The Michael Lang Letters
Letter 16

      Now we began to sell the things we could not take along although the money was almost worthless on account of inflation. We could purchase very little for it. My wife had packed the clothing that we could not take along in a large box and had entrusted it to one of our neighbor in case we should return. So did all the others. Our house we gave to our second brother.

      Now that all was in readiness for the journey, we went to the priest and told him we should like to go to confession and Holy Communion before we started. Immediately he said a Holy Mass for us and preached a fine sermon besides he prayed with us and gave us his blessing and said “Go in the name of God the Father and of the Son and of the Holy Ghost”. The next morning all the families of the village assembled with the wagon. We drove the horses slowly in hopes that God would send us his angel to accompany us. We drove slowly but it was a hard pull because there the streets are not paved like in America but are dirt roads and after a rain they were so muddy that we had to wait until they had dried again. It was already September of the year 1921. As most of the people could neither write nor speak Russian they asked me to be the leader and I agreed. We were often deterred by the Communists who examined us to make sure that we were no spies but they always permitted us to continue our journey. At night we had to guard the horses closely so that they would not be stolen. Stealing was so common. Once we entered a village. I was at the end of the line, suddenly I saw several women coming out of the village weeping. They said to me, "The Communists want to send all of us back” I said “Slowly we will arrange that”. I went to where the gentlemen were. They were the village council the so called Soviet. It was necessary to speak Russian. If I asked him what was the matter? They said, “There are too many coming into our city and we have not enough food for our people, therefore you must go back where you came from. I said to the chairman, “What do you th1nk?” We sold everything at home, and now we should return? That would be death of us?” He spoke to the others asking them what to do about the matter. I told him beside we do not intend to stay in your city but are going to the German boundary. After considerable consultation he told one of the policemen to take us out of the village and then let us go our way. This was done. Then the women felt better. After we had traveled about a month and a half we met two other families who had also had twp wagons and who also were Volga Deutchen but from another village. They told it would have been better to go to the Polish border where some of our people had crossed over and received a good price for their horses and wagons. We all agreed to go south to Polish\ border because it was growing colder and we thought if we go south it would be warmer and better for us. We drove as far as the city of Kursk where we arrived at the end of October. We had traveled 500 miles and we would have to travel 500 more before we would reach the border. It was already very cold and we had not feed for the horses. We decided to remain there and to arrange to go by train. But that was not wise so we settled beyond the city limits in a forest much of which had been destroyed by fire. We let the horses graze on the land and we lived in our covered wagons. We gathered the stumps or the trees that had been burnt down, loaded them on a wagon and took them to the market where we sold them and bought bread and other food for the money we received because conditions were better here then they had been at home.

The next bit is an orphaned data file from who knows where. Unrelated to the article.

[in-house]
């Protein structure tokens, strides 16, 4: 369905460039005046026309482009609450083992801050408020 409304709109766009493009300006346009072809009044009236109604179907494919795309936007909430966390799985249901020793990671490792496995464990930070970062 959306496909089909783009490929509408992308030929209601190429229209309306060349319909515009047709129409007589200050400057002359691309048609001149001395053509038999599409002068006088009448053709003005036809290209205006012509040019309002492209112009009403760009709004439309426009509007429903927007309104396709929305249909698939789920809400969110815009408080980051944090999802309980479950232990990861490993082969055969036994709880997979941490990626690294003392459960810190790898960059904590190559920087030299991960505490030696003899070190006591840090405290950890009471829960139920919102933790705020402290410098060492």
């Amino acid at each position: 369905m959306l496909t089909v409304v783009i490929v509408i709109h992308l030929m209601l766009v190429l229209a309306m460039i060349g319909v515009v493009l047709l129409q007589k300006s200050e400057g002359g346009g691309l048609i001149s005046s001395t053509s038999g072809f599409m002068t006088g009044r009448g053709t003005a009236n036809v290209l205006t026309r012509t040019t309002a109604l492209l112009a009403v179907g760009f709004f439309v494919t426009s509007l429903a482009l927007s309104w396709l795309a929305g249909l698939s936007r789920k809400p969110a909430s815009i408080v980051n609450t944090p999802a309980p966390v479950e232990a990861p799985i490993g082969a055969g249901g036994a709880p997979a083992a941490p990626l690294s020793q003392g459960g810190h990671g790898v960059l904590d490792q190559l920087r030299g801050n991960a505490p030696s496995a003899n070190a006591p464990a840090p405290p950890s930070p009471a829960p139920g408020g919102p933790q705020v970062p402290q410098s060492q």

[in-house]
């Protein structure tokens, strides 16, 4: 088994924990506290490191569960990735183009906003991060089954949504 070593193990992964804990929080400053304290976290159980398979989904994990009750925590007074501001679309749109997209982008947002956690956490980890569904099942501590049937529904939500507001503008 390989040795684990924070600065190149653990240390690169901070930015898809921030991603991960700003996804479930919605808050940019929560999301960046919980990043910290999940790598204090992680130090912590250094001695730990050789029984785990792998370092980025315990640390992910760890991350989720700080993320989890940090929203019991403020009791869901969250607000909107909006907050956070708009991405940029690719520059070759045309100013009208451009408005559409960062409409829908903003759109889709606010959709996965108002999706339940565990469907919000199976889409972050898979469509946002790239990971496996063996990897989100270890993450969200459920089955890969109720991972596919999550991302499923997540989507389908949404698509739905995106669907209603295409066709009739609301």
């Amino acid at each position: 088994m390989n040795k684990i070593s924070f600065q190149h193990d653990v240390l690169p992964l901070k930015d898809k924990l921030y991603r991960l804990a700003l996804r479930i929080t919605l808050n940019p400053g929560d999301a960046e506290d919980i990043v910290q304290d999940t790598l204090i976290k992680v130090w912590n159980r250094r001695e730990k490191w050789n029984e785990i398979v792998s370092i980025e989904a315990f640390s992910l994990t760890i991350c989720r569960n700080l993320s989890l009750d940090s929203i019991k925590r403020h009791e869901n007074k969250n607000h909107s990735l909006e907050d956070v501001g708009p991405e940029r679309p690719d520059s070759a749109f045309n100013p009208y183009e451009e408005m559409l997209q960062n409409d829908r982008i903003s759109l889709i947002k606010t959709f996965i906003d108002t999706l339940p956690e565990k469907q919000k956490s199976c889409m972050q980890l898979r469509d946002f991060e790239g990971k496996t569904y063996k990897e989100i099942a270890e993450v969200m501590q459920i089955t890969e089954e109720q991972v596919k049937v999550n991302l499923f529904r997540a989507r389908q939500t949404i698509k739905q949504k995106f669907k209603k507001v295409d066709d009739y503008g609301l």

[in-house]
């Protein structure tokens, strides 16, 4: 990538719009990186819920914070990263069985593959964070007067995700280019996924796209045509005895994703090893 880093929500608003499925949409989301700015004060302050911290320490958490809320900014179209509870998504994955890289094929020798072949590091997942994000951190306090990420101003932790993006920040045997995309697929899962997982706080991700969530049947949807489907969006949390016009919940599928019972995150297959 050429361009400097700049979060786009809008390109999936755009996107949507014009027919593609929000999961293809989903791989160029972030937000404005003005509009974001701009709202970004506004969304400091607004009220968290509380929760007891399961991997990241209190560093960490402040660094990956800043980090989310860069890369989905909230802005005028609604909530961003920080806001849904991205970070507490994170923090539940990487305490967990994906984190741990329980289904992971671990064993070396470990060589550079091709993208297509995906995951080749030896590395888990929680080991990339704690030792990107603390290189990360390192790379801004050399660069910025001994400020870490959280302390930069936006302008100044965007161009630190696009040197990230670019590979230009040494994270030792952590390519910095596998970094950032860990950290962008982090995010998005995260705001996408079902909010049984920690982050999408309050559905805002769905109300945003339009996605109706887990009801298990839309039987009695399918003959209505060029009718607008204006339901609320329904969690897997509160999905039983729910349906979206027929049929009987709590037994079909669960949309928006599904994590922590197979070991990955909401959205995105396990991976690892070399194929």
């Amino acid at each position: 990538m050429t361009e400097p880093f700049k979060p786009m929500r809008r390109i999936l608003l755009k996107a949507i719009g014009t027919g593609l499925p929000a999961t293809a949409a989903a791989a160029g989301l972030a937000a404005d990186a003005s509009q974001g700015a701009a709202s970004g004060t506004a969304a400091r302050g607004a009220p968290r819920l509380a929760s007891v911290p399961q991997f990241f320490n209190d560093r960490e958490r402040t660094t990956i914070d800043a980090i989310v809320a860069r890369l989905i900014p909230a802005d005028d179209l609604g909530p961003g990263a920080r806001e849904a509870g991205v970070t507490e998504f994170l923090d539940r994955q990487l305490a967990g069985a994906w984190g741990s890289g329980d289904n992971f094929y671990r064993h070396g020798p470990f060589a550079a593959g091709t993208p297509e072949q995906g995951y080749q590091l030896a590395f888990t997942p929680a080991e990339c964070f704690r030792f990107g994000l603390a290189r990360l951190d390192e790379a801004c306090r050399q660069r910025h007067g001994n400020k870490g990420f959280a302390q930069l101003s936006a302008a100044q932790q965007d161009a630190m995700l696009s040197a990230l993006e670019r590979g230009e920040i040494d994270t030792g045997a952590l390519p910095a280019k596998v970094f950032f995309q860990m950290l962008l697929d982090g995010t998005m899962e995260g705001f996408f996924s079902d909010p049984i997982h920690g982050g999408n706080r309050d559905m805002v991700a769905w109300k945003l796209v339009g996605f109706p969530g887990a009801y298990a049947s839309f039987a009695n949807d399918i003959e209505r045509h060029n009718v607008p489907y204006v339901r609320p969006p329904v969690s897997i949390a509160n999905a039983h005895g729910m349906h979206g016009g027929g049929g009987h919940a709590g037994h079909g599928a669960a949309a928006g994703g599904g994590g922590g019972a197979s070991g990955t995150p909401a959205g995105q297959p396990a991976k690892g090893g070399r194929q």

I looked up the city officials and told the Commissar that we were many people living outside the city. It was cold and we had no dwelling places. They quizzed me as to where we came from and where we wanted to go. It was a long story so I went to them every day. After about 2 weeks they found a large house into which we all moved. You can image that was not a house well furnished or supplied with stoves. Oh no, our beds consisted of benches made of boards on which we lay by turns one after another little and big. We cooked out of doors in the yard. That was better at least than out in the forest on the wagon. Every morning we went to the office and begged the Commissars to assist us to get to the boundary by train. They said they could not do that, they would have to have orders from the central office in Moscow. To receive the order they would have to send someone to Moscow to obtain it and that would cost much money. Very well I said we will give you the money. But he said do not give me the money here in the office but outside, about 500000 rubels. Money was very cheap so when I returned to our people they were happy that I had been able to come to such an understanding with the Commissars. We reckoned how much each person would have to contribute and each family brought its assigned amount to me. The next morning I again went to the Commissar I said to him, “I have the money here”. He said to me, “You go out side with me when I go and I will take the money". I did so. He said “I will send a man at once to Moscow to get the order”.

To Next Letter       To Michael Lang Main Page

Return To Leichtling Russia Home Page

© 2008  Darryl Boyd,  All rights reserved